hen Shannon first approached me to build her a website, my first question was (to her) a stupid question: “What’s the web site for?”

“For my Durham Chalkboard.”

I could tell by the look on her face that she obviously thought that I never listen to anything she says and that I’m completely oblivious to her extra efforts for self improvement. Since I’m used to “That Look” I had to switch modes from “Dad” to “Professional”.

“Duh!”, I responded. IT Professionals are *Extremely* sarcastic. More so than Dads.

“I mean, what’s it for… what do you want it to do? Is it a Brochure Site? Interactive? Are you going to do all the content? Do you want others to help you? Any restrictions on what you can have? Do you need approval? Can you monetize it? Have you defined the possible structure?”

I deal in complex systems and I’ve found that Mind Mapping software is an excellent way of white-boarding on the computer. Sure, we can use a real whiteboard, or chalkboard in this case, but software provides us with savable, printable, shareable product. My favourite tool for this is xmind. There are free and paid versions. With an Academia Discount, it’s as low as $59US. Everything done below is done with the free version. There are lots of other mind mapping tools available and you can do this in Word, Excel, PowerPoint, etc. but, in this case, dedicated tools are much faster.

Let’s get started.

  • Set the Central Bubble and Label it:
    Mind Map Central Bubble
  • Hit [Enter] a few times and it starts to build the map:
    Mind Map stage 1
  • Go around the items and relabel them (just type when the item is highlighted). The order doesn’t matter.
    Mind Map Stage 2
  • Highlighting any item and hitting [Enter] adds an additional item at the same level. Now we want to expand on our core concepts and add sub-items. Pressing [Insert] will add a child object and highlight it. Hitting [Enter] now would add more children.
    Mind Map Stage 3
  • We now start to see a structure. Let’s rearrange it a bit. Activities should be more dynamic than static pages but we don’t want them to get lost in the Blog section. So, we’re going to use a special project format for them. Chat is future item. Picture galleries can be a resource hog, let’s delay that implementation also (this is independent of the pictures used in articles anyway).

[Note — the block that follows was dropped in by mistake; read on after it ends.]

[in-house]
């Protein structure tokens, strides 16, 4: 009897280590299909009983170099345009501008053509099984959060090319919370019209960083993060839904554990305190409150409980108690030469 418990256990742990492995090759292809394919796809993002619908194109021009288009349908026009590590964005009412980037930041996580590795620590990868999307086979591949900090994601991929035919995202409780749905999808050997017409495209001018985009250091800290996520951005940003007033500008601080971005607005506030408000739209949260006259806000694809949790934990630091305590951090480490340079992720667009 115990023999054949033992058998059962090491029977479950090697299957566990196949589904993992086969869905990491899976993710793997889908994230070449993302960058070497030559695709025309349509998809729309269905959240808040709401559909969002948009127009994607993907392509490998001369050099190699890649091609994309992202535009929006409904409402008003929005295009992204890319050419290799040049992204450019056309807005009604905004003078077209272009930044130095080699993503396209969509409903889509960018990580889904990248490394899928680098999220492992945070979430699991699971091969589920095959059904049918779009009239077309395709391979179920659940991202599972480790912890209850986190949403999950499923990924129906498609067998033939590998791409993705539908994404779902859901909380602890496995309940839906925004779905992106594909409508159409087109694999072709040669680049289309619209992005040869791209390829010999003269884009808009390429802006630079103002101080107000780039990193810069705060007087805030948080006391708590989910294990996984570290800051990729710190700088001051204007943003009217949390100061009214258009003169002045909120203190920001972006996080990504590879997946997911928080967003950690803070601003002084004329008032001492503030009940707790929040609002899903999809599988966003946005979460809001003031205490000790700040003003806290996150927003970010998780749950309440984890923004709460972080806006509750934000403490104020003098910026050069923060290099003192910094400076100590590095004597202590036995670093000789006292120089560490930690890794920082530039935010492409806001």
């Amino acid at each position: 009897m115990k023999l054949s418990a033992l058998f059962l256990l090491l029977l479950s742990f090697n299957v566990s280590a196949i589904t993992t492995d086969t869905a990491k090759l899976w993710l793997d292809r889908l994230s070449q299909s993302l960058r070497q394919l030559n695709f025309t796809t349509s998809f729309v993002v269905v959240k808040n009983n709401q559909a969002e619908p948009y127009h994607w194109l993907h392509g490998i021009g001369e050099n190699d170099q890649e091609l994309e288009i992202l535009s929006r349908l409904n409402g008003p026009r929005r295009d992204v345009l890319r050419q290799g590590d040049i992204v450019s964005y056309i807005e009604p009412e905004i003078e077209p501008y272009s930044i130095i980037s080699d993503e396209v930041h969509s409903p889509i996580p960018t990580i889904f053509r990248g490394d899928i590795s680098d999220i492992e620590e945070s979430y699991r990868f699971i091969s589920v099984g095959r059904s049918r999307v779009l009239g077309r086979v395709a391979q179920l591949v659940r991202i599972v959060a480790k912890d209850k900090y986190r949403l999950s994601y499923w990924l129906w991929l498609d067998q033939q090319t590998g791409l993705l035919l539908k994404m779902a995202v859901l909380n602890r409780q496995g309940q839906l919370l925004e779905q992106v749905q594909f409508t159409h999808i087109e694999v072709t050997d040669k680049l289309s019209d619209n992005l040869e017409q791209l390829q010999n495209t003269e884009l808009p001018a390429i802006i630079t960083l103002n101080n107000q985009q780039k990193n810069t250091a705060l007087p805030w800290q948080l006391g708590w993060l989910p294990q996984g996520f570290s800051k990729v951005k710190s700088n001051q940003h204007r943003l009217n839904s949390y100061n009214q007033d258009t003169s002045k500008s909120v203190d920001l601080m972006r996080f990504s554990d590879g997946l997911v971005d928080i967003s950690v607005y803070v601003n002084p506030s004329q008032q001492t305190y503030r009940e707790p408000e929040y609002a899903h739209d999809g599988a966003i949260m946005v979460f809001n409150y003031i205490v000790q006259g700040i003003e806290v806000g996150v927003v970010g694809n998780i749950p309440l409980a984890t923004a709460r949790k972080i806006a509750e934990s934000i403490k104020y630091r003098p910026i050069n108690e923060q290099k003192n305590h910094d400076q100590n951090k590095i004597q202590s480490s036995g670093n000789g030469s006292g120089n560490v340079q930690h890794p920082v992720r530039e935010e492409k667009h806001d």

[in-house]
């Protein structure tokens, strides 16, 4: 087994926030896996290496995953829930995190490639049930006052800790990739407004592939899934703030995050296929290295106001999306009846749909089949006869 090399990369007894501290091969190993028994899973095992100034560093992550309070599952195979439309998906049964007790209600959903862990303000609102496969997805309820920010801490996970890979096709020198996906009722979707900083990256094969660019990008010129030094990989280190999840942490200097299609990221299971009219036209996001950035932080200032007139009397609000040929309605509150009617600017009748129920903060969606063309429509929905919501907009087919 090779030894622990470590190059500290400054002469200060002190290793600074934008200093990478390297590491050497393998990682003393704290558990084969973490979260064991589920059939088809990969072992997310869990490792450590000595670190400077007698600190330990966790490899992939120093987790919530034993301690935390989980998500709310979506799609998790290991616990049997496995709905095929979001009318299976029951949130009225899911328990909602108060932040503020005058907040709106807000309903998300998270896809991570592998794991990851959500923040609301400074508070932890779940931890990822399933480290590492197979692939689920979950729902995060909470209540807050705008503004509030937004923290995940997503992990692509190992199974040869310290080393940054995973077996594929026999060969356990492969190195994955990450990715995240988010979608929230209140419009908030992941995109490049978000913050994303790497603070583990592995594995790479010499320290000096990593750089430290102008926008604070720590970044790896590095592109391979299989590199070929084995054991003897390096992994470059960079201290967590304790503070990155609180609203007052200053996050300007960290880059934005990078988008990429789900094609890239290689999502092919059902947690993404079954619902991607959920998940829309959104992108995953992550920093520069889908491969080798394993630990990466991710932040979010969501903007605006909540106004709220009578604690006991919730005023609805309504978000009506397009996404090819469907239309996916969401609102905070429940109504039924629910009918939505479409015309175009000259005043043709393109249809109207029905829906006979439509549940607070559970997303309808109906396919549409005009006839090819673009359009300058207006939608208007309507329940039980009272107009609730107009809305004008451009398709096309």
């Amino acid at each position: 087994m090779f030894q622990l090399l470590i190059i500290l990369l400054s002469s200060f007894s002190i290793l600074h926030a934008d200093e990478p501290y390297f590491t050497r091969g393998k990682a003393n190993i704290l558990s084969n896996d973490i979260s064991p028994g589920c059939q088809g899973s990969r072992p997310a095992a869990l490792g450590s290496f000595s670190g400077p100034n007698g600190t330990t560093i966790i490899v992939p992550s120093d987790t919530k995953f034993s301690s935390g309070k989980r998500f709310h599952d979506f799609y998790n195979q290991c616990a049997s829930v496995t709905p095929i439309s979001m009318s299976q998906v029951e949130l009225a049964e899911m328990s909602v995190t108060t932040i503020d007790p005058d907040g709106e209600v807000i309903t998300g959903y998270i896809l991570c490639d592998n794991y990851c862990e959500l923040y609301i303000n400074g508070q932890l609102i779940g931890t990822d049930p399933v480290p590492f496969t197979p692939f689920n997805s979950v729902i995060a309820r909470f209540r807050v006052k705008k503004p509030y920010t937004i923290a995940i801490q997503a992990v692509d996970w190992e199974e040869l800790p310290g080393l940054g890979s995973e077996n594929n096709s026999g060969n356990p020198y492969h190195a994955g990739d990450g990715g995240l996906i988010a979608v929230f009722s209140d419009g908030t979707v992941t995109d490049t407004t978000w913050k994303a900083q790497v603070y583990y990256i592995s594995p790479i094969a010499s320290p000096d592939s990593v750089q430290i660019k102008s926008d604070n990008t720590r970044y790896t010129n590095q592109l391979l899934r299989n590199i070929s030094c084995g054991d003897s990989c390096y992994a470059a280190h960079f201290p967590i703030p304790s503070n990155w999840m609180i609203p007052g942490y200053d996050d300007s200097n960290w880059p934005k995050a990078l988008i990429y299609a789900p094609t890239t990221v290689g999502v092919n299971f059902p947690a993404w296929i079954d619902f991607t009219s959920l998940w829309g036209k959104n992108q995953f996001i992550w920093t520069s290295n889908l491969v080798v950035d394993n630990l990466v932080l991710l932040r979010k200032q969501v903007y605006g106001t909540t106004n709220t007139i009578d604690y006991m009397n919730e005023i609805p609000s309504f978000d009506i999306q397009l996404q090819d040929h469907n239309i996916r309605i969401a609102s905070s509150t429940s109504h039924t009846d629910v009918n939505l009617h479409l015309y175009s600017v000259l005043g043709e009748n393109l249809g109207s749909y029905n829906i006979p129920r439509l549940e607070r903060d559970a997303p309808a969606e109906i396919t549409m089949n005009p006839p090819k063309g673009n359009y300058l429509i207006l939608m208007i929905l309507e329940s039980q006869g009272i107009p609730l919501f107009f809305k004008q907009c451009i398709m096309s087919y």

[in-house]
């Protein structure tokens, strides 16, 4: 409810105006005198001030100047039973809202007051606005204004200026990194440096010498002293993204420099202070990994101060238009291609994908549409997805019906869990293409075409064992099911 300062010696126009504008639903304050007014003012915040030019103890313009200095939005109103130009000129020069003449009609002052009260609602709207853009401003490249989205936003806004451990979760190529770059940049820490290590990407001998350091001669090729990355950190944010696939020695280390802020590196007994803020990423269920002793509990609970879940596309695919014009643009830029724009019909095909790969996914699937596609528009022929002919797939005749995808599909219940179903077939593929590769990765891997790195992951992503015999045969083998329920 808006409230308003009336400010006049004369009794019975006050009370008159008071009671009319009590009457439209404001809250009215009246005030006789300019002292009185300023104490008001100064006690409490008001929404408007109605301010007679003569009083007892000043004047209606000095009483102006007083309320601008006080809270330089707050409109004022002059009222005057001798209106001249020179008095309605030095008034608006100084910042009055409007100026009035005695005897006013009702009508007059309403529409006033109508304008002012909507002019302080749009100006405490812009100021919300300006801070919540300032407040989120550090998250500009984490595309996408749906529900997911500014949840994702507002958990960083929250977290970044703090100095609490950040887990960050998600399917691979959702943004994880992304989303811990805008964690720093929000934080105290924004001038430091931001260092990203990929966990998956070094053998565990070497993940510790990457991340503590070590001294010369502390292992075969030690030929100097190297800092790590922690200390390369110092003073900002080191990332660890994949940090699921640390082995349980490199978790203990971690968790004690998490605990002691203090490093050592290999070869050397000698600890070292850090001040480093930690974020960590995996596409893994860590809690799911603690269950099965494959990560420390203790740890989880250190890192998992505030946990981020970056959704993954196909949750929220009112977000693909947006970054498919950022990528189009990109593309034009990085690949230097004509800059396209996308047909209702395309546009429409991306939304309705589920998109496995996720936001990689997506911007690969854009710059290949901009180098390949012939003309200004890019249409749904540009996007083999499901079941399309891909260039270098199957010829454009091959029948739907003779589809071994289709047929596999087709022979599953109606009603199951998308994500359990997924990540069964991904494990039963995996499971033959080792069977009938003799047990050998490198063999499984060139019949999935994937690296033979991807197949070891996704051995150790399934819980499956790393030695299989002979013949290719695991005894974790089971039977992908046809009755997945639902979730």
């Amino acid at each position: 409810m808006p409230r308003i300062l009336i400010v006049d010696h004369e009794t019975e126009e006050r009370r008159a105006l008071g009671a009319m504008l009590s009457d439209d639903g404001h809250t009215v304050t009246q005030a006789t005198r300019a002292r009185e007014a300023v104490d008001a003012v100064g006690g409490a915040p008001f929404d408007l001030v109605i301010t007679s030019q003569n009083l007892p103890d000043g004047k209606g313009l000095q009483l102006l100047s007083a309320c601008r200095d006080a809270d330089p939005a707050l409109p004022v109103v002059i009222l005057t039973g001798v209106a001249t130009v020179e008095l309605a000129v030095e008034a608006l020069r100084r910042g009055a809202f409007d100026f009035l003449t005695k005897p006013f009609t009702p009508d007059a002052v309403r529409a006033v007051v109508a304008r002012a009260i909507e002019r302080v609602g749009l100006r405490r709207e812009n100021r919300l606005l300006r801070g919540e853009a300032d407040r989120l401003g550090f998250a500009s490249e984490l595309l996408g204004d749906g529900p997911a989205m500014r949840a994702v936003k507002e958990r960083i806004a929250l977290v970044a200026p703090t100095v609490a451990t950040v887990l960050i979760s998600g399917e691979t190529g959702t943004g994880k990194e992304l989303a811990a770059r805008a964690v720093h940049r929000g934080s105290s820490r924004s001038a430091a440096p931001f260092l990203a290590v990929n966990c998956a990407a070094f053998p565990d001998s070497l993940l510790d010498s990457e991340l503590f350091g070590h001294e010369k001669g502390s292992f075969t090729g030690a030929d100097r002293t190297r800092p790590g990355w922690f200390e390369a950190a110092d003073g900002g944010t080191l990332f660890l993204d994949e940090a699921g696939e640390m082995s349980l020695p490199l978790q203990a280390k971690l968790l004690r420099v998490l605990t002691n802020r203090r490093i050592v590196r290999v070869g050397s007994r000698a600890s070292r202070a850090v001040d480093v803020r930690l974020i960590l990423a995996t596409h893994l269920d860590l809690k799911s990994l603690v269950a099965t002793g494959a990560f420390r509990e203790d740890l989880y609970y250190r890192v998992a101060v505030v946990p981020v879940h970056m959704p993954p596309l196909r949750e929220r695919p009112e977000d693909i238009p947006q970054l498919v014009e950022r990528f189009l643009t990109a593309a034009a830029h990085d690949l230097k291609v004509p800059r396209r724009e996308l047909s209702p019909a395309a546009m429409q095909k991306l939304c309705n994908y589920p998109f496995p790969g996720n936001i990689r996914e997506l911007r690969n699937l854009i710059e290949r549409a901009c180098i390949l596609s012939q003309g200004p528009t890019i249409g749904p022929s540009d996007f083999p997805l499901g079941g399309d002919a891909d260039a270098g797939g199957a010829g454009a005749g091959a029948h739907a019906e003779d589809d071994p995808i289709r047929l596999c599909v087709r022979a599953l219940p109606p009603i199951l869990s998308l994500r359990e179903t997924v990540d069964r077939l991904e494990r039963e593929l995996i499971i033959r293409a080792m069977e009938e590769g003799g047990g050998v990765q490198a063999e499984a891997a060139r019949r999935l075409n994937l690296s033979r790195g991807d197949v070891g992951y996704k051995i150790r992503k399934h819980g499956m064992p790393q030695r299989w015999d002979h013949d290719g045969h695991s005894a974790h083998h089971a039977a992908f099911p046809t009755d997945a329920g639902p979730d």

Mind Map Stage 4
    Using the mouse, we can grab any item and move it to a new location or make it a child of another item.
  • Our initial kick at structure is now done:
    Mind Map Stage 5
  • Time to expand it with to-do items and responsibilities. These are available by Right-Clicking the mouse on a label. I also turned on the legend:
    Mind Map Stage 6
  • Keyboard shortcuts are available for most actions and it really speeds up development times. For example, I’m going to add a couple of relationship links to show that items are linked. Ctrl-L from a highlighted item will show an arrow that you can connect to another box.
    Mind Map Stage 7
    Clicking on the destination label allows you to define the relationship and positioning of the resulting connection:Mind Map Stage 8Sometimes the overlapping lines are a distraction. You can easily grab entire sections to move them to better positions.

All that leads to our final (so to speak) website plan:

Mind Map Final

There is a lot more power in this software, it can easily do timelines, org charts, logic charts, etc. The actual time it took me to produce the result was about 15 minutes. This was mainly to get Shannon to visualize the project so that we can move it along. In the real world, this is only the start of the project. This is family though so Shannon makes the decisions and I do the grunt work.

Full Disclosure: I’m Shannon’s (the person driving this project) father. I’m building this site for her so that she can realize her vision of a safe, independent resource for early childhood educators. Personally, I have over 30 years of IT experience under my belt.